Whichever philosophy is chosen should be displayed visibly at all infantry units and training units and should also compliment the overall philosophy of the SANDF for the effective defence of the country. The overall philosophy of the SANDF should also guard against the eventual encroachment of what is termed the Military Industrial Complex, which leads to military adventures based on the economic enrichment of corporations. Such undertakings would make obsolete the whole point of having a defence force as it would not seek to defend the people of South Africa against military invasions, but rather to involve the country in costly self-generated wars.
A British soldier shot dead while on foot patrol in Afghanistan was described as a "big brother figure" with "natural maturity and wisdom".
The tributes came as the MoD named the soldier, killed on Monday morning, as 28-year-old Rifleman Carlo Apolis.
Rifleman Apolis, from A Company 4 Rifles, was hit by small arms fire near Sangin, in Helmand province.
Another UK soldier was killed in the region on Tuesday, bringing the death toll to 268. He has not yet been named.
'We shared everything'
The MoD says the death of South African-born Rifleman Apolis was not connected to Operation Moshtarak, the Nato offensive in southern Afghanistan.
Lt Col Rupert Jones, Commanding Officer 4 Rifles, said: "Rifleman Carlo Apolis was something of a big brother figure to the younger riflemen.
"He was older than most and others naturally looked up to him and sought his guidance. But it was not just his age that stood him apart, but his natural maturity and wisdom. He was generous to his core."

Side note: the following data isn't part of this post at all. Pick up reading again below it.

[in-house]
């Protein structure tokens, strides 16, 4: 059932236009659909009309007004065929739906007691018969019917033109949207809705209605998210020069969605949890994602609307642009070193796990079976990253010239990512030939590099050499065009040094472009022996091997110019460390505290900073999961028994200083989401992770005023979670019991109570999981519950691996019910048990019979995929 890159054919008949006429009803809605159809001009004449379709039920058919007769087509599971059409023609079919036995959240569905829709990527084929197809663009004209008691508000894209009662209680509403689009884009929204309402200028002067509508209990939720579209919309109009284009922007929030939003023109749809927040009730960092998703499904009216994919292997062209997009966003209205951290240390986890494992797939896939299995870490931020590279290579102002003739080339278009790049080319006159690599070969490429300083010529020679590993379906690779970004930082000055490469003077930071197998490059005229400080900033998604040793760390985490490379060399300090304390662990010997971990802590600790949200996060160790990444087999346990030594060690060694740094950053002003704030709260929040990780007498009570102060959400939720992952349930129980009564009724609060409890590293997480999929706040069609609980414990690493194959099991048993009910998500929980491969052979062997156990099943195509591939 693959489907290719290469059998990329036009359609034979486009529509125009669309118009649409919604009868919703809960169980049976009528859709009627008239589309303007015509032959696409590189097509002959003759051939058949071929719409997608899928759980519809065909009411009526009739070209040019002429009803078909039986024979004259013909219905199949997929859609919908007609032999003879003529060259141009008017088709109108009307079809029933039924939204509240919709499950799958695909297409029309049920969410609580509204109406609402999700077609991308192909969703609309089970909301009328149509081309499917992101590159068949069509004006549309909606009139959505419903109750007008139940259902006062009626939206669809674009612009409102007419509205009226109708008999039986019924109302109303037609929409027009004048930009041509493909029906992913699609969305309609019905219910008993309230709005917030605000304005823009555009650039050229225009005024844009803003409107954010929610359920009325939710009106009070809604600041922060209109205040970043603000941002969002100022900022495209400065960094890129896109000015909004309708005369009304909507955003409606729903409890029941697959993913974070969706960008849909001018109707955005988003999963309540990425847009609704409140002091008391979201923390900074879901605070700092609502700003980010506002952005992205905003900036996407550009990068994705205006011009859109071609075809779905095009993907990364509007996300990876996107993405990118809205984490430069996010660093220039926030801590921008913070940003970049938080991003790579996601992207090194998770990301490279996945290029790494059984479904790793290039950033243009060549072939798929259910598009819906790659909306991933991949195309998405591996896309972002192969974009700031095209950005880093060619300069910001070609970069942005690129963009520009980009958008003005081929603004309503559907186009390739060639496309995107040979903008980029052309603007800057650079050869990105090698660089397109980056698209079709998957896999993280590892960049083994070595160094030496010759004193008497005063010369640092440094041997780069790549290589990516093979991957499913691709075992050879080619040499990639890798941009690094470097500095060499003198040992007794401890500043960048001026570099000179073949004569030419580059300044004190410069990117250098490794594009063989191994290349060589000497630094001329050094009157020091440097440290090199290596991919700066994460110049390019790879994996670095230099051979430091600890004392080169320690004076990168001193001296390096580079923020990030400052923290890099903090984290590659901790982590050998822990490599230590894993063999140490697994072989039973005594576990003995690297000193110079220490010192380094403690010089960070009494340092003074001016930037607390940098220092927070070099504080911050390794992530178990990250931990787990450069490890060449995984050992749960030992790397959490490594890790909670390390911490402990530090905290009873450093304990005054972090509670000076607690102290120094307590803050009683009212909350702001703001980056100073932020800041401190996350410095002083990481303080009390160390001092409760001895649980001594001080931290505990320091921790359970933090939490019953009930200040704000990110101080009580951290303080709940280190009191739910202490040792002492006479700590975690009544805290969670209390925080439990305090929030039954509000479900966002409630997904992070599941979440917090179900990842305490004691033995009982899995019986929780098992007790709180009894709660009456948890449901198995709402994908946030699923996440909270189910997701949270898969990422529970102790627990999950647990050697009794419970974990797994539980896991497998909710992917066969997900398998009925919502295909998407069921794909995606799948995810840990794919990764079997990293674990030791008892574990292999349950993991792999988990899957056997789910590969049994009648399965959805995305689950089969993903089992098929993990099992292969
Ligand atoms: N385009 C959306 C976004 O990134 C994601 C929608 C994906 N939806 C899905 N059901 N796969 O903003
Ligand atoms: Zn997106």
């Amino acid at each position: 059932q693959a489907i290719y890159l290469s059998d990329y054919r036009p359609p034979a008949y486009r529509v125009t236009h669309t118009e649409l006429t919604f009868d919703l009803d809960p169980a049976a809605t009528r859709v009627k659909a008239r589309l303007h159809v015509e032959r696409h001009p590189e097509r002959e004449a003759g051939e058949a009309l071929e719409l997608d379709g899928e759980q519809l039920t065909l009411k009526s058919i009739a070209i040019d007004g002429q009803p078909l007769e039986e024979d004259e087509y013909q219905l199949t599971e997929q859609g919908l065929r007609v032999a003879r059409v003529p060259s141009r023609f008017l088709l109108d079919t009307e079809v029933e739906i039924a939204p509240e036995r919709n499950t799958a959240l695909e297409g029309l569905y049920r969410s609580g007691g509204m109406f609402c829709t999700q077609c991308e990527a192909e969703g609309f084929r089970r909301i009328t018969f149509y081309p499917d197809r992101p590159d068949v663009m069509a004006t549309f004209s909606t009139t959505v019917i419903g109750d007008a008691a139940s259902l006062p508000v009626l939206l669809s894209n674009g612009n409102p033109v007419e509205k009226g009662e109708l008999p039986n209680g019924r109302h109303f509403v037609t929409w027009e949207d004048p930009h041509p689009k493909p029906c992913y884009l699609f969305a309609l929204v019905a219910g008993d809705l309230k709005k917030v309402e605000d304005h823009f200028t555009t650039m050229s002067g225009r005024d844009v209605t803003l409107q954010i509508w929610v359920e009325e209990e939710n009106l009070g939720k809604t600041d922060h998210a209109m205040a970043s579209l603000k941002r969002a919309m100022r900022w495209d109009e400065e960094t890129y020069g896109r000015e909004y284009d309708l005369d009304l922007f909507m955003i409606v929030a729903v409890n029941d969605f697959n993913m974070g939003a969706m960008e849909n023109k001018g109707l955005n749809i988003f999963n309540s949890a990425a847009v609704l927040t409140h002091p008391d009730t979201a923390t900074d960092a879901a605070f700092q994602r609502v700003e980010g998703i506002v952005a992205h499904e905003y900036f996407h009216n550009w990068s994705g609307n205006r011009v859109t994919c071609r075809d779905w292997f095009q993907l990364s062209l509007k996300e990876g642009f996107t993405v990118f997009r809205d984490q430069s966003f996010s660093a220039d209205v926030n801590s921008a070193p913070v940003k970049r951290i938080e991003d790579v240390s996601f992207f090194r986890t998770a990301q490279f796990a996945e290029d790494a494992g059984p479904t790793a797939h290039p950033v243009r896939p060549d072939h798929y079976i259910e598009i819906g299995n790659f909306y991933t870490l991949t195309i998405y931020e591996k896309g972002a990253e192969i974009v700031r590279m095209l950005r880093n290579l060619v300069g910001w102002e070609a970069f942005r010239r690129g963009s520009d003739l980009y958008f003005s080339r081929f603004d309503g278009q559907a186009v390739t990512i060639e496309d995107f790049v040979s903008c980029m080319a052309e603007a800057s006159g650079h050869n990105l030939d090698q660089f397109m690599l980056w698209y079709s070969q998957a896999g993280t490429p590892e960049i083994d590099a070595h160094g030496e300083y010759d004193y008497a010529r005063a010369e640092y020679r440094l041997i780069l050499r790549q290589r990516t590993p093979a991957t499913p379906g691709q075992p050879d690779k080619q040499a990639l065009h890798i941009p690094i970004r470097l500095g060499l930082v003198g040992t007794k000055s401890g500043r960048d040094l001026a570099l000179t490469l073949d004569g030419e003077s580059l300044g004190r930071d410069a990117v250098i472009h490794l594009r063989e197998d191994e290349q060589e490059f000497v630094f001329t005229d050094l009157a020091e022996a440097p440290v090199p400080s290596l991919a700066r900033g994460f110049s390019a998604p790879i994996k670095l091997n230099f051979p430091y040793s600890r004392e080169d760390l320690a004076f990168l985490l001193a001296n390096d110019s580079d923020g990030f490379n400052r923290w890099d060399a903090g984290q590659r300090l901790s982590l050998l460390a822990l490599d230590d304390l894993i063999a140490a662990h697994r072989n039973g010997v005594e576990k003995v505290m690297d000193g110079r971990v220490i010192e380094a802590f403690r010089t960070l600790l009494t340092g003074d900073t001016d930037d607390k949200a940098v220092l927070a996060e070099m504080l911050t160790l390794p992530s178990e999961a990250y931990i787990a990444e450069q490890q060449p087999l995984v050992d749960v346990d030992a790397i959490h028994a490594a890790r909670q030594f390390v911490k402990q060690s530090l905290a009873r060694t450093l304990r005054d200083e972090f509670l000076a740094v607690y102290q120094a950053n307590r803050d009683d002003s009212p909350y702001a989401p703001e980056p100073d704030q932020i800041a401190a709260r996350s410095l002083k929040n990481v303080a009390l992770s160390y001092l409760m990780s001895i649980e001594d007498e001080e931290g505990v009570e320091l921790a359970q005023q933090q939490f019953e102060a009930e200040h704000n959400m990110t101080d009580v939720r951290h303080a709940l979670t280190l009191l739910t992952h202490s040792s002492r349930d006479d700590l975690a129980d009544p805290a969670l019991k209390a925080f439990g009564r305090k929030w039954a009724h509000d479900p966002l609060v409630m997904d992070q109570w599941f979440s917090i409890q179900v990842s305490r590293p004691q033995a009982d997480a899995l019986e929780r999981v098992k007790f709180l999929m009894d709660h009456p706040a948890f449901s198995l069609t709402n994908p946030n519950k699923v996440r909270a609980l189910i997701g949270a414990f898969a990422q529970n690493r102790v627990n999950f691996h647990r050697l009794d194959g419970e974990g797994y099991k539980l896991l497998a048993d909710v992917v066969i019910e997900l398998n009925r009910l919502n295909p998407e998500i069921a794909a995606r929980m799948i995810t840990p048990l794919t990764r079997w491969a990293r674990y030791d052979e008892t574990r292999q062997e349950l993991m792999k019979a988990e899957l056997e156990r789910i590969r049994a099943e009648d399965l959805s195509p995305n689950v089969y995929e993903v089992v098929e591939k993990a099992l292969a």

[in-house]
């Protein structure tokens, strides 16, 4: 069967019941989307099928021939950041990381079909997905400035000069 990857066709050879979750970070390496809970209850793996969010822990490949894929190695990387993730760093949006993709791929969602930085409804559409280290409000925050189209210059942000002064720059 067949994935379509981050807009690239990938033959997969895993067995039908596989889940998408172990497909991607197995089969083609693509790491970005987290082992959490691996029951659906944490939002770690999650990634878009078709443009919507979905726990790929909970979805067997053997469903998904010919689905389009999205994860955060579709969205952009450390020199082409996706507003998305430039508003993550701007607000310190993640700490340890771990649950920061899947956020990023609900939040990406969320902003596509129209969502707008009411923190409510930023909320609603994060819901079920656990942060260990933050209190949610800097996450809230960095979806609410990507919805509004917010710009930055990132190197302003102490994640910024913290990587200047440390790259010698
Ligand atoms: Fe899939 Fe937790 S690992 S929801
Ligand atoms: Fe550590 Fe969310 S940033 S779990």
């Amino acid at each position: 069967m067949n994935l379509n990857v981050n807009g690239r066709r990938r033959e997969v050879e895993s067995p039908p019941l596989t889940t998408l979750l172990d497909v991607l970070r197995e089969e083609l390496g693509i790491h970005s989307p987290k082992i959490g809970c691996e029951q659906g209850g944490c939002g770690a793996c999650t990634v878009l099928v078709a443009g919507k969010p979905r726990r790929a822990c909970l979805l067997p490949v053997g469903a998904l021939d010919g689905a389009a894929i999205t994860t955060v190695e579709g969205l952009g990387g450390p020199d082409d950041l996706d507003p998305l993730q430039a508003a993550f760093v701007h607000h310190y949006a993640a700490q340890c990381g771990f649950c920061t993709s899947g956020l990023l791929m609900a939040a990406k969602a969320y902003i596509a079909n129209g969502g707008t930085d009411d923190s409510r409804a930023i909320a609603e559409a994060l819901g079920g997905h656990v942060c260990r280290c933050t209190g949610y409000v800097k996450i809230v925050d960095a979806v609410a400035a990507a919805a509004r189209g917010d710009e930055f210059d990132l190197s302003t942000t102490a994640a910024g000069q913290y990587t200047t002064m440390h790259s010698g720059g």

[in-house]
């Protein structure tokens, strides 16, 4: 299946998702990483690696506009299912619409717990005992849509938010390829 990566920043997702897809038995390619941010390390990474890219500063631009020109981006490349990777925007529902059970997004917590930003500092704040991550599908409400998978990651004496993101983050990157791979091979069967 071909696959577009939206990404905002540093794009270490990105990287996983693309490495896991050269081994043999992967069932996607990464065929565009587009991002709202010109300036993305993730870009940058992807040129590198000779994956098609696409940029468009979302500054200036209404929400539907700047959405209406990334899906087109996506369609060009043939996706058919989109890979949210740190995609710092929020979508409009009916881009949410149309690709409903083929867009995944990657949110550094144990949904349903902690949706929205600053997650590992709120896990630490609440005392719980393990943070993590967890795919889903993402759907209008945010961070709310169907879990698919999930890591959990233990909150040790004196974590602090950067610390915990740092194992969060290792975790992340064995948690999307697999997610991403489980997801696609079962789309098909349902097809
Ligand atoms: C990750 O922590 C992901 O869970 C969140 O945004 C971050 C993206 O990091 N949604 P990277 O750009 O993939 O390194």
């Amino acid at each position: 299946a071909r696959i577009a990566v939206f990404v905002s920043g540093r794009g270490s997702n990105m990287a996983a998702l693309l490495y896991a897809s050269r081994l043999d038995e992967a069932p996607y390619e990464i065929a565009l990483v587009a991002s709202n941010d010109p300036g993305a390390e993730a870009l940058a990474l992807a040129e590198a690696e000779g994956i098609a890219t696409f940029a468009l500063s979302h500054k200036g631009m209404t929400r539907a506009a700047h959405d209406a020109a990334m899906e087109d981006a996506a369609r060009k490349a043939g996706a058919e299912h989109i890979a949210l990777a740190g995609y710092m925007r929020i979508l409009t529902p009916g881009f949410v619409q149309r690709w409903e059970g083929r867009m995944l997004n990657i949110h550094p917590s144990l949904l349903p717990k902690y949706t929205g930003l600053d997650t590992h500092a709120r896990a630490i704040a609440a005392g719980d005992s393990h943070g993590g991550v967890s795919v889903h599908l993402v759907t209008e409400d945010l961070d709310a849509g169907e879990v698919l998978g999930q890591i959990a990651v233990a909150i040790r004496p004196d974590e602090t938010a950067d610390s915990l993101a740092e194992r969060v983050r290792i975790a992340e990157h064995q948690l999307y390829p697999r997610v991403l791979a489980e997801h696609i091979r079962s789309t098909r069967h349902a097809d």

Rifleman Apolis's girlfriend, Rebecca Williams, said: "Most people will have known Carlo as fun loving and highly entertaining, someone who could make you smile and motivate you when you were feeling down.
"But outside work he also had a much quieter and more reserved side that not many people would have seen, and he liked to keep his personal life private.
"Carlo was my best friend and we shared everything together, I miss him so much and he will always be with me in my thoughts. He will be sadly missed by everyone that knew him."
Lt Col Nick Kitson, Commanding Officer, 3 Rifles Battle Group, said that Rifleman Apolis's calibre had come through after he had been injured earlier in his deployment.
He said: "Wounded previously in this tour of duty, it was a mark of his determination and commitment that he wasted no time returning to his team and continuing with the important work that they are doing here in Sangin."
A tribute was also paid by Secretary of State for Defence Bob Ainsworth.
He said: "I was so very sorry to learn of the death of Rifleman Carlo Apolis and it has clearly come as terrible news to his many friends in the Army.
"Not only was he looked up to by many fellow soldiers as a valued source of guidance, but many of his comrades remember fondly his consistent ability to raise morale.
"My deepest sympathies are with Rifleman Apolis's family and friends at this time."